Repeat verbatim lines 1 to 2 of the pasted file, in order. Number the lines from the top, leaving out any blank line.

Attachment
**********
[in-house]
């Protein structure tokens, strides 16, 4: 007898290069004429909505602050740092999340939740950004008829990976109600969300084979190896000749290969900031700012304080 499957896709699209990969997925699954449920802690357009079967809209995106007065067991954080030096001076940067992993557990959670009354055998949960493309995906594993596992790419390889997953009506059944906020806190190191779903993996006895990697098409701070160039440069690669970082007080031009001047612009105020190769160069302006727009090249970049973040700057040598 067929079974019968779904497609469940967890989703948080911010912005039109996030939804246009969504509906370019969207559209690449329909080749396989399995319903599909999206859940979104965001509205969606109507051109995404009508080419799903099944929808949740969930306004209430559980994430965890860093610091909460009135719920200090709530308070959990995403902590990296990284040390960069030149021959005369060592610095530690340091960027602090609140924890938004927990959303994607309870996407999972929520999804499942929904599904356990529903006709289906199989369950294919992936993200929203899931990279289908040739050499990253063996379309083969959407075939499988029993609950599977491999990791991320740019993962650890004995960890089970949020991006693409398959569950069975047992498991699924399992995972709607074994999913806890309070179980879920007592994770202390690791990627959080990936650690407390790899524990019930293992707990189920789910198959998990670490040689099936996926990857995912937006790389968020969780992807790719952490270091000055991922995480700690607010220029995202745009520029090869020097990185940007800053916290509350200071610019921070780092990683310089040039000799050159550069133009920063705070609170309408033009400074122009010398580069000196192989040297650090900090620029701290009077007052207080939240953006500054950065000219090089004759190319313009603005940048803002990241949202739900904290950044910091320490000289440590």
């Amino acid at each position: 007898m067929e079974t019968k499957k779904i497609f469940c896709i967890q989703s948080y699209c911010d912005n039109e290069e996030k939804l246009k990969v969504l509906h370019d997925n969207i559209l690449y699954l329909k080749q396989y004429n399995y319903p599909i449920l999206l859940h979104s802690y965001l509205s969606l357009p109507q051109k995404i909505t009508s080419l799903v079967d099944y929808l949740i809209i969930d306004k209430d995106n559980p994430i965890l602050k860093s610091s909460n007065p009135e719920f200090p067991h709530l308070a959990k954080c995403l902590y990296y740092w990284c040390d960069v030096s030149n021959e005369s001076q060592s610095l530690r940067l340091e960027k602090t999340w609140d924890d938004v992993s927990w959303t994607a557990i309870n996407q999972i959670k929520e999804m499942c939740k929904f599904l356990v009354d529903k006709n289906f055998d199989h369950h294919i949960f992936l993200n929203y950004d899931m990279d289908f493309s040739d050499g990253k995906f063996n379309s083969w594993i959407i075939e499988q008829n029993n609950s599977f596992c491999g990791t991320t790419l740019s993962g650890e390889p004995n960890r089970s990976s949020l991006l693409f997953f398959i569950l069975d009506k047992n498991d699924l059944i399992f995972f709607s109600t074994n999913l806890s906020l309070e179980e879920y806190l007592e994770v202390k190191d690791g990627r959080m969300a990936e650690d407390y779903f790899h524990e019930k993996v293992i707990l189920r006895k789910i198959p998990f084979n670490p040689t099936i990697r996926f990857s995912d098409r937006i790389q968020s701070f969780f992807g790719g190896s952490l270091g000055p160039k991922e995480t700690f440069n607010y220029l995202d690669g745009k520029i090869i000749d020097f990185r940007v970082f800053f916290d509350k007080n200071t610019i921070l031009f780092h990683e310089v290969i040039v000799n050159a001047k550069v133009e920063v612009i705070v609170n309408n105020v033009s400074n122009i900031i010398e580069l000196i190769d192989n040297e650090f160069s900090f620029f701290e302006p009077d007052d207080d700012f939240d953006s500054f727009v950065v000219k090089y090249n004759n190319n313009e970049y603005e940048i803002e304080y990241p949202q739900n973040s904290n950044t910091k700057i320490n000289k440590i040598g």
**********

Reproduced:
[in-house]
């Protein structure tokens, strides 16, 4: 007898290069004429909505602050740092999340939740950004008829990976109600969300084979190896000749290969900031700012304080 499957896709699209990969997925699954449920802690357009079967809209995106007065067991954080030096001076940067992993557990959670009354055998949960493309995906594993596992790419390889997953009506059944906020806190190191779903993996006895990697098409701070160039440069690669970082007080031009001047612009105020190769160069302006727009090249970049973040700057040598 067929079974019968779904497609469940967890989703948080911010912005039109996030939804246009969504509906370019969207559209690449329909080749396989399995319903599909999206859940979104965001509205969606109507051109995404009508080419799903099944929808949740969930306004209430559980994430965890860093610091909460009135719920200090709530308070959990995403902590990296990284040390960069030149021959005369060592610095530690340091960027602090609140924890938004927990959303994607309870996407999972929520999804499942929904599904356990529903006709289906199989369950294919992936993200929203899931990279289908040739050499990253063996379309083969959407075939499988029993609950599977491999990791991320740019993962650890004995960890089970949020991006693409398959569950069975047992498991699924399992995972709607074994999913806890309070179980879920007592994770202390690791990627959080990936650690407390790899524990019930293992707990189920789910198959998990670490040689099936996926990857995912937006790389968020969780992807790719952490270091000055991922995480700690607010220029995202745009520029090869020097990185940007800053916290509350200071610019921070780092990683310089040039000799050159550069133009920063705070609170309408033009400074122009010398580069000196192989040297650090900090620029701290009077007052207080939240953006500054950065000219090089004759190319313009603005940048803002990241949202739900904290950044910091320490000289440590």